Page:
RECAST: Enabling User Recourse and Interpretability of Toxicity Detection Models with Interactive Visualization

by   Austin P. Wright, et al.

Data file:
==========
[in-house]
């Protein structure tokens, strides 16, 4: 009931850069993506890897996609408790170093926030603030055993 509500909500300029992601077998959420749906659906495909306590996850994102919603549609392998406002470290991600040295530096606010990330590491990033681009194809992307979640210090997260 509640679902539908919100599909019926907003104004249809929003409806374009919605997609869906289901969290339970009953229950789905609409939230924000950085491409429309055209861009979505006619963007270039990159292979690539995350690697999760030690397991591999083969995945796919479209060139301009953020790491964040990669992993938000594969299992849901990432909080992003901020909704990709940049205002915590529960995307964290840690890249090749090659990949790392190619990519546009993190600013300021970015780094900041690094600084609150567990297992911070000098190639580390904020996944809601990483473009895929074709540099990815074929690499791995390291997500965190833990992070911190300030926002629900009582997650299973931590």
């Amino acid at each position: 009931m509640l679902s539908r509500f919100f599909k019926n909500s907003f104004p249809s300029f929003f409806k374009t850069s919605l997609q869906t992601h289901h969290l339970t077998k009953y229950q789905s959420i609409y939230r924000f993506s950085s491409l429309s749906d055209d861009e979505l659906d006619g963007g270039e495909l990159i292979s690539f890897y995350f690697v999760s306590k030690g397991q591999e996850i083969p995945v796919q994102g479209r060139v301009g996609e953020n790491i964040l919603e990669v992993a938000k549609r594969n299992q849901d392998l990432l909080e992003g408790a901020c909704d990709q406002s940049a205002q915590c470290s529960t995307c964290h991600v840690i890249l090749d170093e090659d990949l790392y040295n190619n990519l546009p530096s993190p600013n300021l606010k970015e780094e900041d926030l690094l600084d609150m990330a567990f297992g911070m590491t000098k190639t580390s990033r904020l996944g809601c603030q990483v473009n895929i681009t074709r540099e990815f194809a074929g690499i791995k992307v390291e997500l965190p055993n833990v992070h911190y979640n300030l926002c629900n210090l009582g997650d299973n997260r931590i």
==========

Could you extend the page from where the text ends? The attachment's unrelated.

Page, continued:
With the widespread use of toxic language online, platforms are increasingly using automated systems that leverage advances in natural language processing to automatically flag and remove toxic comments. However, most automated systems – when detecting and moderating toxic language – do not provide feedback to their users, let alone provide an avenue of recourse for these users to make actionable changes. We present our work, RECAST, an interactive, open-sourced web tool for visualizing these models' toxic predictions, while providing alternative suggestions for flagged toxic language. Our work also provides users with a new path of recourse when using these automated moderation tools. RECAST highlights text responsible for classifying toxicity, and allows users to interactively substitute potentially toxic phrases with neutral alternatives. We examined the effect of RECAST via two large-scale user evaluations, and found that RECAST was highly effective at helping users reduce toxicity as detected through the model. Users also gained a stronger understanding of the underlying toxicity criterion used by black-box models, enabling transparency and recourse. In addition, we found that when users focus on optimizing language for these models instead of their own judgement (which is the implied incentive and goal of deploying automated models), these models cease to be effective classifiers of toxicity compared to human annotations. This opens a discussion for how toxicity detection models work and should work, and their effect on the future of online discourse.


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